For the second time in four days, Gottfried, Alabama's sixth-year men's basketball head coach, had conquered a personal demon in dramatic fashion.
This time, Gottfried and his Crimson Tide team survived a furious challenge from arch-rival Auburn and held on for a 72-71 last-second victory. It was Alabama's first victory in Auburn since 1996, and Gottfried's first-ever victory on the Plains. That followed another stunning victory -- Alabama's 77-73 triumph over then-No.4 Mississippi State in Starkville, Mississippi, on Saturday. That, too, was Gottfried's first victory in Starkville -- first victory, in fact, in the state of Mississippi, period.
Add these two jaw-dropping road victories to the Tide's 2003-04 resume and it becomes clear: Gottfried is working one of his best coaching jobs ever with a young, inexperienced basketball team that has a 14-10 overall record and 6-7 SEC mark heading into the final three games of the regular season.
When this season began, Gottfried had a mere shell of Alabama's 2003 NCAA Tournament team remaining. Senior stalwarts Erwin Dudley, Terrance Meade and Kenny Walker were gone, and standout sophomore point guard Mo Williams bolted for the NBA and a seat on the Utah Jazz's bench.
Gottfried's starting lineup in the season opener against Pitt -- Evan Brock, Chuck Davis, Antoine Pettway, Earnest Shelton and Kennedy Winston -- averaged all of 25.2 points per game in 2002-03 combined.
A rebuilding year appeared imminent.
Instead, Gottfried has coaxed a probable NCAA at-large berth out of this group, thanks to patience, hard work and persistence.
When a late comeback failed against Vanderbilt last week, Alabama's NCAA chances looked as slim as the odds of Kathy Bates winning the "America's Next Top Model" search.
With a 12-10 overall record (4-7 in SEC play) and two games against Mississippi State plus road dates at Arkansas and Auburn ahead, a more pertinent question seemed to be whether the Tide would host or go on the road for its first-round NIT game.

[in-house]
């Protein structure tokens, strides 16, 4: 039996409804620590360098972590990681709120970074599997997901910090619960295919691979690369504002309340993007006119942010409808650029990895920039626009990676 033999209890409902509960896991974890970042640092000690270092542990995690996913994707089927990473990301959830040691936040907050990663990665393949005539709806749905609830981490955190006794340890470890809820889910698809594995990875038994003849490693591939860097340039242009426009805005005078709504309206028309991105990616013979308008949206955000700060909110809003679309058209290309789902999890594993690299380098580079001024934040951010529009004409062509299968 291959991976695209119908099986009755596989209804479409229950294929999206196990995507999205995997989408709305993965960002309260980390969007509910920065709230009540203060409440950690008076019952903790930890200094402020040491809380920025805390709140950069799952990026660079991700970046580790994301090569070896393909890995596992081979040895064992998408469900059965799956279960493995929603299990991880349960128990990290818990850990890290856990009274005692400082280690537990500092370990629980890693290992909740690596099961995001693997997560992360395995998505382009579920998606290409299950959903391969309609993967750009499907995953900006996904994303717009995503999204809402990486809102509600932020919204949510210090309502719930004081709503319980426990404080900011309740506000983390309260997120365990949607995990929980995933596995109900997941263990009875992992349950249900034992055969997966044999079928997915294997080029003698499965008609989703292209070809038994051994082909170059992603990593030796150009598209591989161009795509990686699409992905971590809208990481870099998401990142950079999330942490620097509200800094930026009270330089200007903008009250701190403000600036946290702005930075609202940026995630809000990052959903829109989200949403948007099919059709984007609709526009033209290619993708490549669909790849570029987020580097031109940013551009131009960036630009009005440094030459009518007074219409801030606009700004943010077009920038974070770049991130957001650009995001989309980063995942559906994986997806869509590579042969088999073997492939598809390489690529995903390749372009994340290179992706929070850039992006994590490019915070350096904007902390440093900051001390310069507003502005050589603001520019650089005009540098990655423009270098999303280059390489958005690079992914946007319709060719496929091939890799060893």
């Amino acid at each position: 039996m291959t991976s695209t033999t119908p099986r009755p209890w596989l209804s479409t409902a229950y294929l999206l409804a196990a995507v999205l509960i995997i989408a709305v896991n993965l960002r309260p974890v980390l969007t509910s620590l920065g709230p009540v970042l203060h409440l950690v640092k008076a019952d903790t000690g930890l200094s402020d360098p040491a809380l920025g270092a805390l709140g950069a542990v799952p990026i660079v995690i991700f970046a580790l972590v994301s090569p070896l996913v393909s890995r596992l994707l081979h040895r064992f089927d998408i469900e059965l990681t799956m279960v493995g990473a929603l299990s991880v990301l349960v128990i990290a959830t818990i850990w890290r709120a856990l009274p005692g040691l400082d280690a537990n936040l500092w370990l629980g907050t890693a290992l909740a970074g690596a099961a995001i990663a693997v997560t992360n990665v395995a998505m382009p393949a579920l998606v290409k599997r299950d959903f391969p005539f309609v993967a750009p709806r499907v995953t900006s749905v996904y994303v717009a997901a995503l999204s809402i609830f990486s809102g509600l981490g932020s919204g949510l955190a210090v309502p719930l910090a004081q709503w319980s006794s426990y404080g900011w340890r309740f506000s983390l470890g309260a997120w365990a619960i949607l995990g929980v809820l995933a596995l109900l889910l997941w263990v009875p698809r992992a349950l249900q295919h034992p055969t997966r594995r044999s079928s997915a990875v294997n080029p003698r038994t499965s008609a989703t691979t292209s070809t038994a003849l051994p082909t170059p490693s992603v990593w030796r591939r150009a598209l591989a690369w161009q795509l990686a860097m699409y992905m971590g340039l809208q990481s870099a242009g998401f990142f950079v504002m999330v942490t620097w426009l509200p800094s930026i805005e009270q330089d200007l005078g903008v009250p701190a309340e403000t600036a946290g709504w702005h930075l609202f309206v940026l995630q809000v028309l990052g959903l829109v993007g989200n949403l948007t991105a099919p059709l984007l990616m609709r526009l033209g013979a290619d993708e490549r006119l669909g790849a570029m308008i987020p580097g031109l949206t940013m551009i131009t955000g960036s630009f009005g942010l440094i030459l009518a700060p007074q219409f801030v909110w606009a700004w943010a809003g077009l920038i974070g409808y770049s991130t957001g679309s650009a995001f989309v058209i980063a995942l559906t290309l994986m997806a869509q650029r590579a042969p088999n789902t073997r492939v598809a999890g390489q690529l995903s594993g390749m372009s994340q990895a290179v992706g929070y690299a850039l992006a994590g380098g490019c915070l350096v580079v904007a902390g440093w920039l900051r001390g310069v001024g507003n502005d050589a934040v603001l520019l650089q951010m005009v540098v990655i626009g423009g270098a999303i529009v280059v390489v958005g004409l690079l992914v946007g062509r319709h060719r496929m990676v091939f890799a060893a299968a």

But Gottfried never quit believing in his team. Although his team lost six games in a seven-game stretch, including a five-game losing streak, he maintained that his guys were playing hard, working hard and that they'd soon get over the proverbial "hump."
This is, of course, a head coach's job. But his players backed up his words in Starkville, riding a second-half hot streak past 21-1 Mississippi State.
They could have easily folded Tuesday night, too. Alabama's zone defense -- so effective in the teams' first meeting in Tuscaloosa -- was shredded by Auburn's hot first-half shooting.
The Tigers made nine-of-19 three-point tries, and junior guard Ian Young sank his last six treys of the first half. His final dagger, a half-court buzzer-beater, gave Auburn a 43-35 halftime lead.
And behind momentum created from the ODK trophy presentation at halftime and continued hot shooting, the Tigers raced to a 50-38 lead with 17 minutes to play.
Gottfried didn't panic. He calmly switched to a man-to-man defense, which shut down Auburn's perimeter prowess and helped Alabama outscore the Tigers 34-21 the rest of the way.
It was a typical Gottfried coaching performance. This year, he has done more with less. He's playing with a former walk-on point guard in Pettway, two young big men who had no SEC experience before this season in Davis and Jermareo Davidson, a shooting guard completing his first full season as a starter in Shelton and one true emerging star in Winston, who averaged 29 points on the successful road swing.
With that lineup, consistent success would be a surprise in the SEC.
And there have been struggles. Shelton's knee injury and Winston's nagging knee troubles from an off-season surgery helped fuel the five-game losing streak. Three of those losses -- against LSU, Kentucky and South Carolina -- were to three of the four teams with winning SEC records.
Through it all, Gottfried has maintained a positive attitude while keeping a firm public lid on expectations. Over and over, through good and bad, he's said "we're not very good," turning it into a media catchphrase.
Still, some followers aren't listening. Internet message boards have crackled with criticism of Gottfried over the past three weeks. Funny how that's coincided with the conclusion of football recruiting, which some fans devote far more attention to than basketball.
Here's a stat for Gottfried's detractors: Over the past two seasons, only four SEC teams have qualified for consecutive NCAA Tournaments.
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They are Kentucky, Florida, Mississippi State and... Alabama.
But in his six years, Gottfried has done an excellent job of pushing his team out of the massive shadow created by Paul "Bear" Bryant's enormous football success and his resulting cult of personality.
Now, he has his team in position for a third consecutive NCAA berth. If the Tide wins two of three games against Ole Miss, Arkansas and Mississippi State, that berth is all but assured. Win one of three and it'll be a little shakier, but a No.23 RPI ranking and the nation's toughest schedule should keep the Tide in the NCAA argument.
Considering what Gottfried has had to work with this year, that's pretty impressive.
Maybe soon, the Crimson Tide fan base will recognize that.